Penso Consulting has revealed an innovative composite door design that promises substantial weight savings for train carriages.
Showcased at the JEC World composites show this week in Paris, the new door uses a proprietary moulding technique that could have applications in other industries.
Penso uses a press-moulding process, with a phenolic pre-preg material wrapped around a solid core. The material itself is a relatively traditional composite that’s already widely used in aerospace, but the production process is understood to be unique.
“The key difference is that we cure the composite material with the core in-situ and the part is produced in one go,” said Paul Fannon, head of programmes at Penso. “We use a close-moulded two-shelled aluminium tool to cook the part. The whole process takes minutes, while you’re probably looking at five or six hours in an autoclave.”
This results in a closed composite structure, which eradicates the risk of moisture ingress. Penso cites this as an advantage over the current aluminium doors, which can suffer problems with delamination, but the greatest benefit comes in weight saving.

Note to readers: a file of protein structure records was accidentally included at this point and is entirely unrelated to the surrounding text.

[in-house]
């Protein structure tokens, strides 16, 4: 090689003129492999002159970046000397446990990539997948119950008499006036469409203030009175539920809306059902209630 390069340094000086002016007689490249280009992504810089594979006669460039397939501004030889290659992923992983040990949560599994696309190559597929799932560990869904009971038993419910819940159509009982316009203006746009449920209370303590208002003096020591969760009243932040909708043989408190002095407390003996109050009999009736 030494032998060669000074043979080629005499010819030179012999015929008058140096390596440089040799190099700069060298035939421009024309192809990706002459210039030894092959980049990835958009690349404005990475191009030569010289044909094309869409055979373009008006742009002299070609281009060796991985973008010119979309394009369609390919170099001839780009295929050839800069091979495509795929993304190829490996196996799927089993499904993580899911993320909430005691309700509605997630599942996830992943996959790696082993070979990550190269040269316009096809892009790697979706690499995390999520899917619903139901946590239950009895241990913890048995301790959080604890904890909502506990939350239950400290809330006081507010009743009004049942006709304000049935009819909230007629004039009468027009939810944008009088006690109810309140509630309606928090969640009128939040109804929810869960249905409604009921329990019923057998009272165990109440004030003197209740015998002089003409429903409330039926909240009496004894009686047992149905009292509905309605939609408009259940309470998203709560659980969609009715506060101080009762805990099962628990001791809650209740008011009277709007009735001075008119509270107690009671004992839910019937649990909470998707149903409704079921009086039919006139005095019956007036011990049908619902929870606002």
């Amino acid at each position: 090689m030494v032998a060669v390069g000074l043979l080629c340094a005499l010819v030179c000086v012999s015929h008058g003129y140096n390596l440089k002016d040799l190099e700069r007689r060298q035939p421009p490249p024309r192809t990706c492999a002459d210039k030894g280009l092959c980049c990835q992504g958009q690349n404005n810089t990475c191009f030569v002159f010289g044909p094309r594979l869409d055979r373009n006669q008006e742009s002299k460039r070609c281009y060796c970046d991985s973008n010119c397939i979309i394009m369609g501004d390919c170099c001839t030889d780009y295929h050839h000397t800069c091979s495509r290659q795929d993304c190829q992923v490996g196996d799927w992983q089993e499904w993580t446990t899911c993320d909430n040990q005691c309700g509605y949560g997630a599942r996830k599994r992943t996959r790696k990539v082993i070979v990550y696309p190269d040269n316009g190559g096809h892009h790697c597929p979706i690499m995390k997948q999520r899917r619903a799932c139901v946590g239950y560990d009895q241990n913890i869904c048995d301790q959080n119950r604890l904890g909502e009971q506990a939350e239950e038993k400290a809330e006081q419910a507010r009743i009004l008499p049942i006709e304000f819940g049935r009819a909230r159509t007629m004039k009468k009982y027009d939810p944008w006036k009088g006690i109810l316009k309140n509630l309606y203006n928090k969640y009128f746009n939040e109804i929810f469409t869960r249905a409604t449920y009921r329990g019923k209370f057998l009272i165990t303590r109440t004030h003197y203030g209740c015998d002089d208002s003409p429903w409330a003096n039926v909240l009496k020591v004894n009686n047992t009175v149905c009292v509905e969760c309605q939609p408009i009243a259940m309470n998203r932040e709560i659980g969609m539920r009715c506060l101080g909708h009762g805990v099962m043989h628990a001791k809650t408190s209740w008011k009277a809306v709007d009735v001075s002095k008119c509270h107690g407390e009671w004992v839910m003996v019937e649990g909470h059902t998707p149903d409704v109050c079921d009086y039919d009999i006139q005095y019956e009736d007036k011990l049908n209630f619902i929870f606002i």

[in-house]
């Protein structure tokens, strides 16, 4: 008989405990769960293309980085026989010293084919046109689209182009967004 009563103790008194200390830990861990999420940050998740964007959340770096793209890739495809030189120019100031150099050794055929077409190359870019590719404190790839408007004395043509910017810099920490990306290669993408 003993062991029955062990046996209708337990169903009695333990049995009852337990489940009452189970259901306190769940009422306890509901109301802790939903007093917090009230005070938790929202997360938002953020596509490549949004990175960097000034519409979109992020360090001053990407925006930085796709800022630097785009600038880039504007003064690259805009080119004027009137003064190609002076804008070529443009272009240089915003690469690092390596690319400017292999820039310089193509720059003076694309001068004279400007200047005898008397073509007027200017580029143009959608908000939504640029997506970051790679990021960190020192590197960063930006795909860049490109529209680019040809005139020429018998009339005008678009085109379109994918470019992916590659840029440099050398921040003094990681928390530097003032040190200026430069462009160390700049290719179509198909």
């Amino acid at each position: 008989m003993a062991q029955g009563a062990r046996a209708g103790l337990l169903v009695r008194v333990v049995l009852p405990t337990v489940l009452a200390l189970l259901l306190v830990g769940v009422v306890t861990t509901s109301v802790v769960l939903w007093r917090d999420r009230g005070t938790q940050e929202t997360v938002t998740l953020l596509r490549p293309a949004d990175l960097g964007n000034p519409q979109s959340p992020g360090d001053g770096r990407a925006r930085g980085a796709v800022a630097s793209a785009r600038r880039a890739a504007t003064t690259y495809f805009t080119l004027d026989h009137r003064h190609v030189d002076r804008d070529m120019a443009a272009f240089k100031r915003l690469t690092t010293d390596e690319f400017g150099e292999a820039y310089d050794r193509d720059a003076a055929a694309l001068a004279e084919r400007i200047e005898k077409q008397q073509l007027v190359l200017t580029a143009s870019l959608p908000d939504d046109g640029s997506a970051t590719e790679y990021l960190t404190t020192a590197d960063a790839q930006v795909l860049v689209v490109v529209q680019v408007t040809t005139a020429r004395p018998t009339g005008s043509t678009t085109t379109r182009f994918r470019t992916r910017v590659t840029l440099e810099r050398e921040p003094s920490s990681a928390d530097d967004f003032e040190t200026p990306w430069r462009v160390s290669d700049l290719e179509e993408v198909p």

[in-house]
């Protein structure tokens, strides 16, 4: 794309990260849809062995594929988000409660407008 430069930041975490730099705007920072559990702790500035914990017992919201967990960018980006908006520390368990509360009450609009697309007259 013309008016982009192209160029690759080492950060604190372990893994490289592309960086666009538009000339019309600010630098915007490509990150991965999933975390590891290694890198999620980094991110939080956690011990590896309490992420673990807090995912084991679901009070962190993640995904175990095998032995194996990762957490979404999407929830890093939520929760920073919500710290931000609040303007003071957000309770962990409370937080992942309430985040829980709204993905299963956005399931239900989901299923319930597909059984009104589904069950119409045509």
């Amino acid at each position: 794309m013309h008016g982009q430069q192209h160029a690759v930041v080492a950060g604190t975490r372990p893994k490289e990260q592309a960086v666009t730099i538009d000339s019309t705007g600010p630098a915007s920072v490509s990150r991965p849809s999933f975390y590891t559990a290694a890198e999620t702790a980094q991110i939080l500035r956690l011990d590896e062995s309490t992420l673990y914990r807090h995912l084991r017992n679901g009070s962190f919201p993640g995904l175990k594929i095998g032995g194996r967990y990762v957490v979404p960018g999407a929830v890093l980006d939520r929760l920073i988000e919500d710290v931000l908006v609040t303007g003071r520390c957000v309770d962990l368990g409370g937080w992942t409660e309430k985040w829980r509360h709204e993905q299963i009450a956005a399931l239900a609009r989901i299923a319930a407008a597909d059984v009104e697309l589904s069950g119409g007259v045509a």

“Our door is around 13kg lighter than a conventional item,” said Penso’s sales and marketing director Michael Collins. “Across six or seven carriages you’re looking at a weight saving of 800 to 1,000 kg. That means less wear on the wheels and rails, lower maintenance requirements and easier scheduling, plus less energy required to propel the train itself.”
There are more subtle effects too, he said. For instance, if the doors are lighter they can be opened and closed faster for the same wear on the motors and bushes, which frees up more time to load passengers.
“We believe this could be a very disruptive technology,” said Collins. “We’ve started off with a train door, but it’s equally applicable to things like seats, window surrounds and even some body panels. Elsewhere, we have a number of new and established low carbon vehicle manufacturers looking at this technology. It’s lighter and stiffer than conventional materials and the core – which you can vary in density to tune its properties – gives it inherently good NVH performance.”
Over £12m pounds has been invested into Penso over the last three years, much of which has come from match-funded local and regional government schemes, including Innovate UK. This now looks set to pay off, with renewed interest in the rail industry driven by projects like HS2, New Tube For London and planned upgrades to the London Underground network.
One of key benefits of the Penso design, according to the company, is that it’s fully industrialised and ready for production. The door is currently undergoing independent testing for a major potential client and if successful it’s likely to be seen in public use before the end of the year.